Pediatric dentistry

Pediatric Dentistry is a branch of Dentistry that cares for and treats different oral diseases from early childhood to the end of growth. Therefore, the pediatric dentist will be in charge of exploring the child’s oral cavity and detecting possible anomalies in the temporary dentition (baby teeth), as well as applying an individualized procedure and treatment.

The purpose of Pediatric Dentistry is to prevent children from suffering from more serious problems in adulthood. During childhood, parents or guardians, with the help of the dentist, are responsible for transmitting correct hygiene habits to the child to ensure a healthy oral health in the future.

When do the first teeth appear?

The first teeth usually appear at 6 months of age.

  • The four front teeth (two above and two below) are the first to appear after 6 months of age.
  • By the time he is two and a half years old, all of his baby teeth and molars have erupted.
  • There are 20 baby teeth: 10 in the upper jaw and 10 in the lower jaw.
  • Remember that the first definitive (permanent) molars come out behind the last milk tooth, around 6 years of age.

Are milk teeth important?

Yes. Baby teeth are very important for the following reasons:

  • They allow biting and chewing food.
  • They act as a guide for the permanent teeth. Some baby teeth will not fall out until they are 11-12 years old.
  • They save space for permanent teeth that will come in later.
  • They help pronounce some words.
  • They are very important for the child’s self-esteem and for the
    smile.

What problems does tooth eruption cause?

In some cases, dental eruption can cause the following problems:

  • Red and swollen gums.
  • Red cheeks.
  • Salivation.
  • Disturbed sleep.
    Note:
    There are teething rings that can be refrigerated and that alleviate the situation. A gentle massage of the gums can also be helpful. Keep in mind that the listed symptoms are not always due to teething. Consult your pediatrician.

Is it true that baby teeth have no root?

No. Like permanent or permanent teeth, milk or temporary teeth also have a root, although this gradually disappears as the moment of tooth loss approaches.

  • The tooth is made up of the crown (the part we see) and the root.
  • The outermost layer of the tooth is called enamel (1). It is the hardest and most resistant.
  • Beneath the enamel is the dentin (2).
  • The innermost part is called the pulp (3). In it is the nerve and blood supply to the tooth. The pulp extends from the crown to the tip of the root.
  • Surrounding the tooth is the gum (4). The root of the tooth is fixed to the bone (6) through the periodontal ligament (5).

What is the 6 year old molar?

It is the first permanent tooth that normally appears in the mouth around 6 years of age. It is a very important tooth and, unfortunately, many times parents confuse it with a milk tooth.

  • The 6-year-old molar comes out behind the two baby molars.
  • Its size is much greater than that of milk teeth.
  • When it erupts, the two baby molars are still in the mouth.
  • It is one of the most important permanent teeth to maintain a correct occlusion.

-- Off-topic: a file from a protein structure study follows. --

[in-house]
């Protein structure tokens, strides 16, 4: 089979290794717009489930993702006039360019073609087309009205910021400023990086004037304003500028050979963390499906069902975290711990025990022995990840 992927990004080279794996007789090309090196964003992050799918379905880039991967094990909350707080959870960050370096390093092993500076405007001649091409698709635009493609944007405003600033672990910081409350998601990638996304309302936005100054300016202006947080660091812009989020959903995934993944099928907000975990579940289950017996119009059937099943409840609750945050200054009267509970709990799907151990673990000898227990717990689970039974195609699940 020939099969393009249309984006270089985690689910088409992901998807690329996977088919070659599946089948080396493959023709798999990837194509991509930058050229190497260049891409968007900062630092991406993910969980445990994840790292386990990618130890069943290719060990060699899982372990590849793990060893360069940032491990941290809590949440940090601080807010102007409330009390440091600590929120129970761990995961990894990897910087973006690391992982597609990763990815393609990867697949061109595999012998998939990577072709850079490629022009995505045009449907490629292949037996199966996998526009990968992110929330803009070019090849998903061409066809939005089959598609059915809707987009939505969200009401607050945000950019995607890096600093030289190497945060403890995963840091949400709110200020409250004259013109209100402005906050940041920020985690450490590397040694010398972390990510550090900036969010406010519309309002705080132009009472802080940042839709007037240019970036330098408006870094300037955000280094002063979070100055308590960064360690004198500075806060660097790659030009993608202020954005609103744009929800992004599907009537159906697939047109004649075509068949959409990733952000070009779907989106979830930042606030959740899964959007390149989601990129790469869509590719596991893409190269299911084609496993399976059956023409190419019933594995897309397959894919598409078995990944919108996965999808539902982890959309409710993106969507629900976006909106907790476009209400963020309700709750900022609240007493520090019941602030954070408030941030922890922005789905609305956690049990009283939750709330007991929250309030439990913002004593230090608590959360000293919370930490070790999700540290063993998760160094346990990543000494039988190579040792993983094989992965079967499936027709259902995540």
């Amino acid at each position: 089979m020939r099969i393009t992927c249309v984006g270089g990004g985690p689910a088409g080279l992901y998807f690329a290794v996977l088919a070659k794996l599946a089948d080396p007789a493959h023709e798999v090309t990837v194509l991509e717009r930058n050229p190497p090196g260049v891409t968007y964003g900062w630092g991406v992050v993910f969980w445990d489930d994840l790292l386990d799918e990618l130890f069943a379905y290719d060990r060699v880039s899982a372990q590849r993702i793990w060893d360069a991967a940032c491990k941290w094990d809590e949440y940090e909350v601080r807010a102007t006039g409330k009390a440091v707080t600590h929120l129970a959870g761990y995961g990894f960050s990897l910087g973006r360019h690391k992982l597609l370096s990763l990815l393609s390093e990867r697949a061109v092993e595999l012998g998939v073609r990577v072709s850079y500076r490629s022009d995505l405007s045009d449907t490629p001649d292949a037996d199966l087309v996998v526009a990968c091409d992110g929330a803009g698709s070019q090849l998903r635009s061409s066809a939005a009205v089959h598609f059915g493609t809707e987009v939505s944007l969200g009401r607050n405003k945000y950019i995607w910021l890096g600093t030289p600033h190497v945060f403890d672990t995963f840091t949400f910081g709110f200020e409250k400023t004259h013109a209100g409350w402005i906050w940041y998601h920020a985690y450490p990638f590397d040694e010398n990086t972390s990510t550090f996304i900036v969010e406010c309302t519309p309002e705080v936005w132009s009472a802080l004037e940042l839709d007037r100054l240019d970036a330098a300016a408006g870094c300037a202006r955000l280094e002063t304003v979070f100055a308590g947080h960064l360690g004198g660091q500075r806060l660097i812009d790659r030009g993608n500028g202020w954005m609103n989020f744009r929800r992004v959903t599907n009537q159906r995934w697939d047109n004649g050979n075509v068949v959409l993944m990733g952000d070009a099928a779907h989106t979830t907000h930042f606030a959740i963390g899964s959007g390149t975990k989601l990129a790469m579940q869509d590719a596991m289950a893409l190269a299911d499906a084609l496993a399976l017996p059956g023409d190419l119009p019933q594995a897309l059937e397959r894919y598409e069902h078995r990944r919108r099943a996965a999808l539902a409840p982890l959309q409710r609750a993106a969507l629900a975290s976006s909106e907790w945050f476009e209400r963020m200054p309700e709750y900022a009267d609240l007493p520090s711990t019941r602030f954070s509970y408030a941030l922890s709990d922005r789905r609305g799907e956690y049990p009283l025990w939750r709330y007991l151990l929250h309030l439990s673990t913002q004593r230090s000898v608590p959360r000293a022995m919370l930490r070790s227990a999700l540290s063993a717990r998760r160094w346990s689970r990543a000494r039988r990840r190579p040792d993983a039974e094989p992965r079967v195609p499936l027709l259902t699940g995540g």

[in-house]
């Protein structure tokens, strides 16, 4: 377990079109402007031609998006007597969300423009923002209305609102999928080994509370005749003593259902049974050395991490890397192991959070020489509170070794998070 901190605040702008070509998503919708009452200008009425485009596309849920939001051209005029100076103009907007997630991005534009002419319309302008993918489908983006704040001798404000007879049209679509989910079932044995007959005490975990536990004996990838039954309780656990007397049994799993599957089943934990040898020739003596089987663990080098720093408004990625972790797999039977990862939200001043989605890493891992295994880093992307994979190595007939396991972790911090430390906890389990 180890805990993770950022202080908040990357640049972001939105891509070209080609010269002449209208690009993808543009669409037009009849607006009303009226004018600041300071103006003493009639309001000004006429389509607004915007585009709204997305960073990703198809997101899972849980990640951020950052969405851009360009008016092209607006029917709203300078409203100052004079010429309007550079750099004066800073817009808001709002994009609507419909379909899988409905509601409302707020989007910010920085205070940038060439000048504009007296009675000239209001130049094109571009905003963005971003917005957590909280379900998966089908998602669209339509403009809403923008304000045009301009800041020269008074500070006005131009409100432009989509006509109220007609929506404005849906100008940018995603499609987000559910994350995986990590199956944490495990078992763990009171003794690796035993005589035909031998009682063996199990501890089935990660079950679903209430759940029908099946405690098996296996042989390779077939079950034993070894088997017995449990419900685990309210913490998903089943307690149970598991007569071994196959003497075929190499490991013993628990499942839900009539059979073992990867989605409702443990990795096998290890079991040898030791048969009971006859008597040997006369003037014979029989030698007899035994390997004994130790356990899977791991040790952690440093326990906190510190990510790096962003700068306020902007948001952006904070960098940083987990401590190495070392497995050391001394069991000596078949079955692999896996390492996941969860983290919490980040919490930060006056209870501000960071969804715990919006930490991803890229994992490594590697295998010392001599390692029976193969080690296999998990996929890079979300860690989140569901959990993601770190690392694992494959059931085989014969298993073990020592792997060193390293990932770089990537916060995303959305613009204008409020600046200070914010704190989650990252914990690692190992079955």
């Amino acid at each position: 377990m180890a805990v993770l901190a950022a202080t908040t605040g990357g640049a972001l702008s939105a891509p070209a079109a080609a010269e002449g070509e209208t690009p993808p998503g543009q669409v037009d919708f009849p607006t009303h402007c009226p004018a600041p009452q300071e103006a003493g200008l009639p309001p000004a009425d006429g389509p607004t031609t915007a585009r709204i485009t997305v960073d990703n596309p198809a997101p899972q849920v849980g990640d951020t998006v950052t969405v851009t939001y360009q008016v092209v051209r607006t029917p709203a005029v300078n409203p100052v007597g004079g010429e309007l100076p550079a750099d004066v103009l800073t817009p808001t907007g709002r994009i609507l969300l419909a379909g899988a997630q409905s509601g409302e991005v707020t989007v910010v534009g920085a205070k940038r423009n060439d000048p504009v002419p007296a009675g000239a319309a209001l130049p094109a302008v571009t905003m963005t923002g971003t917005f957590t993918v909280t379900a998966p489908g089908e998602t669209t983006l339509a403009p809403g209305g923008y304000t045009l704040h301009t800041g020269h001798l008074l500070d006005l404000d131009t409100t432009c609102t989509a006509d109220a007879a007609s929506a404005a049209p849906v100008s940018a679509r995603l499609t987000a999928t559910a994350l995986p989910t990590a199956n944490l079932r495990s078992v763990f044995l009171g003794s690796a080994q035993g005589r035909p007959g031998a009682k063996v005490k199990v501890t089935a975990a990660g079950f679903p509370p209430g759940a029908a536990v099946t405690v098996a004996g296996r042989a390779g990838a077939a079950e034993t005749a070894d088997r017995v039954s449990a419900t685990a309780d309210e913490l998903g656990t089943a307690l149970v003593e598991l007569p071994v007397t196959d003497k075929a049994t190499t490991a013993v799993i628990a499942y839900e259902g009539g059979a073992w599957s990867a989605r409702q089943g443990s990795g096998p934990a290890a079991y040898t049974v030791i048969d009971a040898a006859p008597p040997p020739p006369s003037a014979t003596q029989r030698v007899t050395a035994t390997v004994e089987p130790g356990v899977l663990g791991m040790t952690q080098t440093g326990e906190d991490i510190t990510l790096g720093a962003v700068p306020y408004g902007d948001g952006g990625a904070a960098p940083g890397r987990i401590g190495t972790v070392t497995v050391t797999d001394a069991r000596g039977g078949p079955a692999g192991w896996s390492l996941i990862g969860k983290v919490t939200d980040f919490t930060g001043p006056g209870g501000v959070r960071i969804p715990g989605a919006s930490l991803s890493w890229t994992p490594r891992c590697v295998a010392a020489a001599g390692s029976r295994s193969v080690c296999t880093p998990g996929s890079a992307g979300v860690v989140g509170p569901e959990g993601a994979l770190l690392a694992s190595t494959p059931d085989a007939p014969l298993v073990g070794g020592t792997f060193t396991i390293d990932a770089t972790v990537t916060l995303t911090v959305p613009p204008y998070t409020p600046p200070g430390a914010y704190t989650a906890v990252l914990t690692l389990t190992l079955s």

• It is usually the tooth that is most affected by cavities. The dentist will tell you how to prevent them with fissure sealants.

When is it normal for milk teeth to erupt?

The following graph shows the periods considered normal for the eruption of each baby tooth. Keep in mind that there may be some variability from one child to another. Only the dentist will be able to tell you whether or not she is within the normal deadlines.

When can I start cleaning his teeth?

Since your first milk tooth appears, around 6-8 months of age, even earlier, it is highly recommended to start cleaning the gums with a gauze pad and brushing the teeth

  • Use a soft pediatric toothbrush and tap water.
  • Start using toothpaste early on.
  • It is very important to control the amount of paste that is put: only the size of a grain of rice (and spread it over all the bristles).
  • Likewise, it is very important to use paste of at least 1,000 ppm from the beginning, as pastes with lower fluoride content have been shown to be ineffective.
  • At the age of 3, it is recommended to increase the amount of paste on the brush: now we go to the size of a pea.
  • Supervise your children’s tooth brushing and prevent them from swallowing the paste.
  • At least two brushings should be done: in the morning and before going to bed.
  • The brush should be changed every 3 months or when you notice that the bristles begin to deform.

Is it true that each age corresponds to a type of tooth brushing?

Indeed, depending on the age, a series of concepts must be taken into account:

If my child is not yet 2 years old, how should I clean his teeth?

At these ages, it is the parents who should clean their teeth using a pediatric toothbrush.
smooth and water.

  • Consult your dentist: he will explain that you should start with the pediatric brush when the first teeth begin to appear (around 6-8 months).
  • Until the eruption of the first teeth (6 months), it is advisable to clean the gums by passing the finger wrapped in a moist gauze.
  • From 6-8 months of age, it is already recommended to use toothpaste but the size of a grain of rice. It is important to use a paste of at least 1,000 ppm as it has been shown that lower concentrations of fluoride are not effective in preventing caries.

What should I do if my child is between 2 and 7 years old?

At these ages, parents should supervise tooth brushing. This should be done at least twice a day (in the morning and at night before going to bed). The amount of fluorinated paste depends on age: